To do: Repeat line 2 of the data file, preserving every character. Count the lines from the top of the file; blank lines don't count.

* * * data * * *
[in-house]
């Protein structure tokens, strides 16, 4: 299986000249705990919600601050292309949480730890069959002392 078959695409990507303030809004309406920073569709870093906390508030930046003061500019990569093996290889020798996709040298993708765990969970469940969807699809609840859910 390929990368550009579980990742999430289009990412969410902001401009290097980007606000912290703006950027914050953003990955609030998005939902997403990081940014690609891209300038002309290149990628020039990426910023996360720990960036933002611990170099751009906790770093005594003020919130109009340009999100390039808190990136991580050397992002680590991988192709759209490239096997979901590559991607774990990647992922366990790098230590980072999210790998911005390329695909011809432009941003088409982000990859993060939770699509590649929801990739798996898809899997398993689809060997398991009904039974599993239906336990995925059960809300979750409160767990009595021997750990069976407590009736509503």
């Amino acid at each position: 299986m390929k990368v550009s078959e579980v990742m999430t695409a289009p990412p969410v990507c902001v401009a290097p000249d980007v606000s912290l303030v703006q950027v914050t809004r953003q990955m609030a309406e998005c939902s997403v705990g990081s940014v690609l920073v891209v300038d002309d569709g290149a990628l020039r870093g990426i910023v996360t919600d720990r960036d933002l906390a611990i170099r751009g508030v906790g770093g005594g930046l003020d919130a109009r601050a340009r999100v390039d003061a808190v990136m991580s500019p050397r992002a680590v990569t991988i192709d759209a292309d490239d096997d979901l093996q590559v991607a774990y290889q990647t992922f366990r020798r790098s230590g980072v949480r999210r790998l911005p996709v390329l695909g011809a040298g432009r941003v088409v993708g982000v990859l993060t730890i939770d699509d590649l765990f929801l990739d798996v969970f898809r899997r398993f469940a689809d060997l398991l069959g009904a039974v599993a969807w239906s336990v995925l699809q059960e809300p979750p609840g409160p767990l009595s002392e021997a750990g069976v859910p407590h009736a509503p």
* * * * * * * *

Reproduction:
């Protein structure tokens, strides 16, 4: 299986000249705990919600601050292309949480730890069959002392 078959695409990507303030809004309406920073569709870093906390508030930046003061500019990569093996290889020798996709040298993708765990969970469940969807699809609840859910 390929990368550009579980990742999430289009990412969410902001401009290097980007606000912290703006950027914050953003990955609030998005939902997403990081940014690609891209300038002309290149990628020039990426910023996360720990960036933002611990170099751009906790770093005594003020919130109009340009999100390039808190990136991580050397992002680590991988192709759209490239096997979901590559991607774990990647992922366990790098230590980072999210790998911005390329695909011809432009941003088409982000990859993060939770699509590649929801990739798996898809899997398993689809060997398991009904039974599993239906336990995925059960809300979750409160767990009595021997750990069976407590009736509503």